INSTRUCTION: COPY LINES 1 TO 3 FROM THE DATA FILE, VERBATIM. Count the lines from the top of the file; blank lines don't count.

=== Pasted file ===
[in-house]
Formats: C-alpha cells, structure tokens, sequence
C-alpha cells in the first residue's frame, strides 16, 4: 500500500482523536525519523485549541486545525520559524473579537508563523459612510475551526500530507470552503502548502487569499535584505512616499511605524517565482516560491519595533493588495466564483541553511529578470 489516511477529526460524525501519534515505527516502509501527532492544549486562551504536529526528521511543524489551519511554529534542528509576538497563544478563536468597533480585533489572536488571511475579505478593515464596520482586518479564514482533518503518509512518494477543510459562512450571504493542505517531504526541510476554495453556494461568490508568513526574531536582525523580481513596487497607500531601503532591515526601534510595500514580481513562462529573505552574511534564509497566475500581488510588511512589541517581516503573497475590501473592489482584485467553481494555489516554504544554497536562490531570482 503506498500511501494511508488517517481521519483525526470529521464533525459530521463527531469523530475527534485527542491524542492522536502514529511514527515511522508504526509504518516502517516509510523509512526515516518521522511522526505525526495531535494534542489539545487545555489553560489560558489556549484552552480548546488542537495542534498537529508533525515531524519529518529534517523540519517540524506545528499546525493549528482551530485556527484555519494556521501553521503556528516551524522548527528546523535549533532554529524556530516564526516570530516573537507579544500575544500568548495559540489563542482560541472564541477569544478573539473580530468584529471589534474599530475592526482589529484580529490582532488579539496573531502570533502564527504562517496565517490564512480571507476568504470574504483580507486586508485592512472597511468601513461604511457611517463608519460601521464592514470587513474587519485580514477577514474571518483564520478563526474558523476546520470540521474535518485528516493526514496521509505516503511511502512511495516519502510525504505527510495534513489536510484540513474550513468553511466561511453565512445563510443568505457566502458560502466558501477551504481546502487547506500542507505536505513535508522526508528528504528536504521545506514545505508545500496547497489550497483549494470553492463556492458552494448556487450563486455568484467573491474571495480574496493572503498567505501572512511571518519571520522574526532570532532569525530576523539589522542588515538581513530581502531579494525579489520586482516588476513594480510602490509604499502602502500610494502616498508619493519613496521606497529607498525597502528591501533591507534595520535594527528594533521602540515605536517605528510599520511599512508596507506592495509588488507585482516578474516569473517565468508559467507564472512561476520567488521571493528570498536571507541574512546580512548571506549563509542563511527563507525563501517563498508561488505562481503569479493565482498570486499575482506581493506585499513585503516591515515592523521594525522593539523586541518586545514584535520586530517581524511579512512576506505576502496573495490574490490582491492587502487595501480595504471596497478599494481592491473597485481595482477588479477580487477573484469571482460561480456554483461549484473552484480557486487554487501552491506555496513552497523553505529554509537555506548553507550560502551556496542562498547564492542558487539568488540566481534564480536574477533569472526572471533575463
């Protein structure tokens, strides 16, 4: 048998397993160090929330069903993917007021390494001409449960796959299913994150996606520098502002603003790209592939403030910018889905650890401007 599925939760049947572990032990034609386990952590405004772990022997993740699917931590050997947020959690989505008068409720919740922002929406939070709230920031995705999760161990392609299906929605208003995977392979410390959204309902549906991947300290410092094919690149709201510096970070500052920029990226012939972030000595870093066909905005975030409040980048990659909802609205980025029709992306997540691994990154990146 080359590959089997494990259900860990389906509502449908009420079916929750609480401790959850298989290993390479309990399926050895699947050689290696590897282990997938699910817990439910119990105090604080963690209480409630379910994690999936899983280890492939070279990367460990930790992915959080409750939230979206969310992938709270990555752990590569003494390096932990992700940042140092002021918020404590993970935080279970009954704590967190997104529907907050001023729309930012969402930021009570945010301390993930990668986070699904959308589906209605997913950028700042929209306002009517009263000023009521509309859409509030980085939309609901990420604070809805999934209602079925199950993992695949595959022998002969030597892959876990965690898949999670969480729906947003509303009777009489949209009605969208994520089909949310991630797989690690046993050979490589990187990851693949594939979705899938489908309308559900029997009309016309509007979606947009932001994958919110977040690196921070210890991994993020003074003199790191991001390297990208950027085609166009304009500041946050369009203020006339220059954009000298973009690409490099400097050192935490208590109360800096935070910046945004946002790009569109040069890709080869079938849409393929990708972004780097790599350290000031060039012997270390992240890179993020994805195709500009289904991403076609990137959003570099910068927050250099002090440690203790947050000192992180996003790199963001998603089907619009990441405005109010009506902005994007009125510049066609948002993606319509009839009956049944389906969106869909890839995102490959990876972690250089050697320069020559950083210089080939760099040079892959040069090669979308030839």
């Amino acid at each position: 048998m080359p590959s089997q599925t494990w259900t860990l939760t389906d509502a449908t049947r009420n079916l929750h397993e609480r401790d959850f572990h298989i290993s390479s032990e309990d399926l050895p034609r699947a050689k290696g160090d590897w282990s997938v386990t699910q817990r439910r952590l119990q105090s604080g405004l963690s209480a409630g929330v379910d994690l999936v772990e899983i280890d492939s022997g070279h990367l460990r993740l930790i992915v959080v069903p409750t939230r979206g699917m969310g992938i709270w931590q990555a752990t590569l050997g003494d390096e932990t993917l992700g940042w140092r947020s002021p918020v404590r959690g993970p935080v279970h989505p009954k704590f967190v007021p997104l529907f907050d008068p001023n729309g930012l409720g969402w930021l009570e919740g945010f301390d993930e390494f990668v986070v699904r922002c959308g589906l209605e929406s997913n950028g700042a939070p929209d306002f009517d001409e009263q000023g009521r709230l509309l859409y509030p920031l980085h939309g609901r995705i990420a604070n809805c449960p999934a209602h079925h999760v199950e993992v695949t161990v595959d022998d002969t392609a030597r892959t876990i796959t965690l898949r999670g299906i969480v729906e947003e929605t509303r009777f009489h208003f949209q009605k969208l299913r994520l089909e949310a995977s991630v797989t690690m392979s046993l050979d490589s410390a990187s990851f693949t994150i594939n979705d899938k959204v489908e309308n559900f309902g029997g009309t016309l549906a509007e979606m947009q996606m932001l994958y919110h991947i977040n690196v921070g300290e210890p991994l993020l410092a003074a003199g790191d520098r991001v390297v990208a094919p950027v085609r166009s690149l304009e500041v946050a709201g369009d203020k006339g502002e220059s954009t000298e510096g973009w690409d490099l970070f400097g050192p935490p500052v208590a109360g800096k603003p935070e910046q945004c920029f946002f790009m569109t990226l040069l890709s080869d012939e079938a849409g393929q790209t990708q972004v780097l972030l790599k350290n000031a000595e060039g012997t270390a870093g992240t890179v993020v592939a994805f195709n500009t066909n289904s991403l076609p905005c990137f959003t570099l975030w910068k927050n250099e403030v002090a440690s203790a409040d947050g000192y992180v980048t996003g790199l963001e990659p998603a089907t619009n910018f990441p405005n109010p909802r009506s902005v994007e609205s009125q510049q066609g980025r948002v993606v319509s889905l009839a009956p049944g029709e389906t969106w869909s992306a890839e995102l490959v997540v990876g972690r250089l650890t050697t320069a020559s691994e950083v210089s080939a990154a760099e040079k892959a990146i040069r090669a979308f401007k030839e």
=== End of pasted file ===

[in-house]
Formats: C-alpha cells, structure tokens, sequence
C-alpha cells in the first residue's frame, strides 16, 4: 500500500482523536525519523485549541486545525520559524473579537508563523459612510475551526500530507470552503502548502487569499535584505512616499511605524517565482516560491519595533493588495466564483541553511529578470 489516511477529526460524525501519534515505527516502509501527532492544549486562551504536529526528521511543524489551519511554529534542528509576538497563544478563536468597533480585533489572536488571511475579505478593515464596520482586518479564514482533518503518509512518494477543510459562512450571504493542505517531504526541510476554495453556494461568490508568513526574531536582525523580481513596487497607500531601503532591515526601534510595500514580481513562462529573505552574511534564509497566475500581488510588511512589541517581516503573497475590501473592489482584485467553481494555489516554504544554497536562490531570482 503506498500511501494511508488517517481521519483525526470529521464533525459530521463527531469523530475527534485527542491524542492522536502514529511514527515511522508504526509504518516502517516509510523509512526515516518521522511522526505525526495531535494534542489539545487545555489553560489560558489556549484552552480548546488542537495542534498537529508533525515531524519529518529534517523540519517540524506545528499546525493549528482551530485556527484555519494556521501553521503556528516551524522548527528546523535549533532554529524556530516564526516570530516573537507579544500575544500568548495559540489563542482560541472564541477569544478573539473580530468584529471589534474599530475592526482589529484580529490582532488579539496573531502570533502564527504562517496565517490564512480571507476568504470574504483580507486586508485592512472597511468601513461604511457611517463608519460601521464592514470587513474587519485580514477577514474571518483564520478563526474558523476546520470540521474535518485528516493526514496521509505516503511511502512511495516519502510525504505527510495534513489536510484540513474550513468553511466561511453565512445563510443568505457566502458560502466558501477551504481546502487547506500542507505536505513535508522526508528528504528536504521545506514545505508545500496547497489550497483549494470553492463556492458552494448556487450563486455568484467573491474571495480574496493572503498567505501572512511571518519571520522574526532570532532569525530576523539589522542588515538581513530581502531579494525579489520586482516588476513594480510602490509604499502602502500610494502616498508619493519613496521606497529607498525597502528591501533591507534595520535594527528594533521602540515605536517605528510599520511599512508596507506592495509588488507585482516578474516569473517565468508559467507564472512561476520567488521571493528570498536571507541574512546580512548571506549563509542563511527563507525563501517563498508561488505562481503569479493565482498570486499575482506581493506585499513585503516591515515592523521594525522593539523586541518586545514584535520586530517581524511579512512576506505576502496573495490574490490582491492587502487595501480595504471596497478599494481592491473597485481595482477588479477580487477573484469571482460561480456554483461549484473552484480557486487554487501552491506555496513552497523553505529554509537555506548553507550560502551556496542562498547564492542558487539568488540566481534564480536574477533569472526572471533575463